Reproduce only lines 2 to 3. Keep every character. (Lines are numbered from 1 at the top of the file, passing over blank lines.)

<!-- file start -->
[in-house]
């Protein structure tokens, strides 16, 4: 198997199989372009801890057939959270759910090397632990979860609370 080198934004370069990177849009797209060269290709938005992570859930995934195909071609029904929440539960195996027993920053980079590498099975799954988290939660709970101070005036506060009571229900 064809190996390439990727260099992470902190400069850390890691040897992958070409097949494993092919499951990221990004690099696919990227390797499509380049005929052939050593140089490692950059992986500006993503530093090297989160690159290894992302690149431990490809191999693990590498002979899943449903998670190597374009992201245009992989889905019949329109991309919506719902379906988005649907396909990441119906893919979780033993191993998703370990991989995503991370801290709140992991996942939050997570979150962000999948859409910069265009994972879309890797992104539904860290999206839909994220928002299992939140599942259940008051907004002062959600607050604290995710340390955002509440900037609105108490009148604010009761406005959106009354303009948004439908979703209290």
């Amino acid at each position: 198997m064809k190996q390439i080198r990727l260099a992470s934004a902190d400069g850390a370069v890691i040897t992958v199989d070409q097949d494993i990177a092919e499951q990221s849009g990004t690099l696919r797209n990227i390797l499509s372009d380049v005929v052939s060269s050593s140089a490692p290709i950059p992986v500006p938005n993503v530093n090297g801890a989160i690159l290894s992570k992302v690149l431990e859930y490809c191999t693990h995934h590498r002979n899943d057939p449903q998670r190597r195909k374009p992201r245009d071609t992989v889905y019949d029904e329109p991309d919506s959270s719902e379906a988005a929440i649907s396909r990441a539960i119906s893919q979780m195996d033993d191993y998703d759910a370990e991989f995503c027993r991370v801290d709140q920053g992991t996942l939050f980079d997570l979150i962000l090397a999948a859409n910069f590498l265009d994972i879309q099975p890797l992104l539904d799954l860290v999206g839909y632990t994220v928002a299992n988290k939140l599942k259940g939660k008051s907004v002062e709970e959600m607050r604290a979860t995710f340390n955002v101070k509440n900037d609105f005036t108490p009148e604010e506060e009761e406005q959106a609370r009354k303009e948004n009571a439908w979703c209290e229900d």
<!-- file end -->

């Protein structure tokens, strides 16, 4: 198997199989372009801890057939959270759910090397632990979860609370 080198934004370069990177849009797209060269290709938005992570859930995934195909071609029904929440539960195996027993920053980079590498099975799954988290939660709970101070005036506060009571229900 064809190996390439990727260099992470902190400069850390890691040897992958070409097949494993092919499951990221990004690099696919990227390797499509380049005929052939050593140089490692950059992986500006993503530093090297989160690159290894992302690149431990490809191999693990590498002979899943449903998670190597374009992201245009992989889905019949329109991309919506719902379906988005649907396909990441119906893919979780033993191993998703370990991989995503991370801290709140992991996942939050997570979150962000999948859409910069265009994972879309890797992104539904860290999206839909994220928002299992939140599942259940008051907004002062959600607050604290995710340390955002509440900037609105108490009148604010009761406005959106009354303009948004439908979703209290």
């Amino acid at each position: 198997m064809k190996q390439i080198r990727l260099a992470s934004a902190d400069g850390a370069v890691i040897t992958v199989d070409q097949d494993i990177a092919e499951q990221s849009g990004t690099l696919r797209n990227i390797l499509s372009d380049v005929v052939s060269s050593s140089a490692p290709i950059p992986v500006p938005n993503v530093n090297g801890a989160i690159l290894s992570k992302v690149l431990e859930y490809c191999t693990h995934h590498r002979n899943d057939p449903q998670r190597r195909k374009p992201r245009d071609t992989v889905y019949d029904e329109p991309d919506s959270s719902e379906a988005a929440i649907s396909r990441a539960i119906s893919q979780m195996d033993d191993y998703d759910a370990e991989f995503c027993r991370v801290d709140q920053g992991t996942l939050f980079d997570l979150i962000l090397a999948a859409n910069f590498l265009d994972i879309q099975p890797l992104l539904d799954l860290v999206g839909y632990t994220v928002a299992n988290k939140l599942k259940g939660k008051s907004v002062e709970e959600m607050r604290a979860t995710f340390n955002v101070k509440n900037d609105f005036t108490p009148e604010e506060e009761e406005q959106a609370r009354k303009e948004n009571a439908w979703c209290e229900d």